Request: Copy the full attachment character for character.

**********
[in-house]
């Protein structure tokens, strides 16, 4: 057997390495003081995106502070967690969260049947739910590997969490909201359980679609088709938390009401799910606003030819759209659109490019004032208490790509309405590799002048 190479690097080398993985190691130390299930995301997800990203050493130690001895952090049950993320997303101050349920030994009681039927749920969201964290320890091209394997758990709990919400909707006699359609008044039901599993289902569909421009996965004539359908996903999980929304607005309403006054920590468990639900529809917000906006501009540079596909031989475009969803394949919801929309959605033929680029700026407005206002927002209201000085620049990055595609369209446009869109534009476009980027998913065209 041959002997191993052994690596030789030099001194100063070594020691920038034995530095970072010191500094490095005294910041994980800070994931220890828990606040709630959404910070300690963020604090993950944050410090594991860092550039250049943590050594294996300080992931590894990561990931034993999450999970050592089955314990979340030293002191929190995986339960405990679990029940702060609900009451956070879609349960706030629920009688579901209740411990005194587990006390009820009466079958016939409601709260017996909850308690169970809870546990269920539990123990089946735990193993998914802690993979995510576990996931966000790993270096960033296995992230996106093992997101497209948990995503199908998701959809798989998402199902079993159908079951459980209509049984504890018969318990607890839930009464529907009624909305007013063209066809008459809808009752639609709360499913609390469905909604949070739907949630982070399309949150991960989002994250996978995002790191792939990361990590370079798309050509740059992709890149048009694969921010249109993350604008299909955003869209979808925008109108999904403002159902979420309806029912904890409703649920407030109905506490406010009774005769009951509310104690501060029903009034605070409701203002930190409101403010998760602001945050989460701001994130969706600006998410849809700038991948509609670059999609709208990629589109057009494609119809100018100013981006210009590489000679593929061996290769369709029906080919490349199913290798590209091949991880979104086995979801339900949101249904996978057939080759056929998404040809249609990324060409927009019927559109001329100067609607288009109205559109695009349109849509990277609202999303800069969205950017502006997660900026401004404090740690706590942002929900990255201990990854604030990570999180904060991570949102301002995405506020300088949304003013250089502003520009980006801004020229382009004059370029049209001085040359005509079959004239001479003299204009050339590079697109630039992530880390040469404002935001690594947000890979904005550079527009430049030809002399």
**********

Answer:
[in-house]
């Protein structure tokens, strides 16, 4: 057997390495003081995106502070967690969260049947739910590997969490909201359980679609088709938390009401799910606003030819759209659109490019004032208490790509309405590799002048 190479690097080398993985190691130390299930995301997800990203050493130690001895952090049950993320997303101050349920030994009681039927749920969201964290320890091209394997758990709990919400909707006699359609008044039901599993289902569909421009996965004539359908996903999980929304607005309403006054920590468990639900529809917000906006501009540079596909031989475009969803394949919801929309959605033929680029700026407005206002927002209201000085620049990055595609369209446009869109534009476009980027998913065209 041959002997191993052994690596030789030099001194100063070594020691920038034995530095970072010191500094490095005294910041994980800070994931220890828990606040709630959404910070300690963020604090993950944050410090594991860092550039250049943590050594294996300080992931590894990561990931034993999450999970050592089955314990979340030293002191929190995986339960405990679990029940702060609900009451956070879609349960706030629920009688579901209740411990005194587990006390009820009466079958016939409601709260017996909850308690169970809870546990269920539990123990089946735990193993998914802690993979995510576990996931966000790993270096960033296995992230996106093992997101497209948990995503199908998701959809798989998402199902079993159908079951459980209509049984504890018969318990607890839930009464529907009624909305007013063209066809008459809808009752639609709360499913609390469905909604949070739907949630982070399309949150991960989002994250996978995002790191792939990361990590370079798309050509740059992709890149048009694969921010249109993350604008299909955003869209979808925008109108999904403002159902979420309806029912904890409703649920407030109905506490406010009774005769009951509310104690501060029903009034605070409701203002930190409101403010998760602001945050989460701001994130969706600006998410849809700038991948509609670059999609709208990629589109057009494609119809100018100013981006210009590489000679593929061996290769369709029906080919490349199913290798590209091949991880979104086995979801339900949101249904996978057939080759056929998404040809249609990324060409927009019927559109001329100067609607288009109205559109695009349109849509990277609202999303800069969205950017502006997660900026401004404090740690706590942002929900990255201990990854604030990570999180904060991570949102301002995405506020300088949304003013250089502003520009980006801004020229382009004059370029049209001085040359005509079959004239001479003299204009050339590079697109630039992530880390040469404002935001690594947000890979904005550079527009430049030809002399």